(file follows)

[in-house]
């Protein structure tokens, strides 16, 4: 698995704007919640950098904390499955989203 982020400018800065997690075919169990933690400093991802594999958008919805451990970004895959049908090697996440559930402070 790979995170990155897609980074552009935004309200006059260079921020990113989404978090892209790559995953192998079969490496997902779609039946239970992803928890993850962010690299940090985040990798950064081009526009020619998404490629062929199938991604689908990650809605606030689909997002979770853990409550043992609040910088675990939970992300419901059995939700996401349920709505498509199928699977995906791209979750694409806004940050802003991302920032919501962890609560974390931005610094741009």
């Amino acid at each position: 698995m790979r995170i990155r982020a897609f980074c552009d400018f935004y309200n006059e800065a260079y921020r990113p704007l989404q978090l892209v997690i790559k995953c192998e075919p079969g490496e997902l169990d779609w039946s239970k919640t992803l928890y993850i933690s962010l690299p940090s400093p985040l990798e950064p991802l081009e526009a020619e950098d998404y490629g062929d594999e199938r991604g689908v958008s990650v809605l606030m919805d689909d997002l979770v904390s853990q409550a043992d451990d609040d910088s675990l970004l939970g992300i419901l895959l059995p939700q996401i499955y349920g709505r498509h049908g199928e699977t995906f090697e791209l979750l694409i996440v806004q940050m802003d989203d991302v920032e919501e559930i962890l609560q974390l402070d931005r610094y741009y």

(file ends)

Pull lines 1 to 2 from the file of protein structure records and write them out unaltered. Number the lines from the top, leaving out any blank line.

[in-house]
């Protein structure tokens, strides 16, 4: 698995704007919640950098904390499955989203 982020400018800065997690075919169990933690400093991802594999958008919805451990970004895959049908090697996440559930402070 790979995170990155897609980074552009935004309200006059260079921020990113989404978090892209790559995953192998079969490496997902779609039946239970992803928890993850962010690299940090985040990798950064081009526009020619998404490629062929199938991604689908990650809605606030689909997002979770853990409550043992609040910088675990939970992300419901059995939700996401349920709505498509199928699977995906791209979750694409806004940050802003991302920032919501962890609560974390931005610094741009």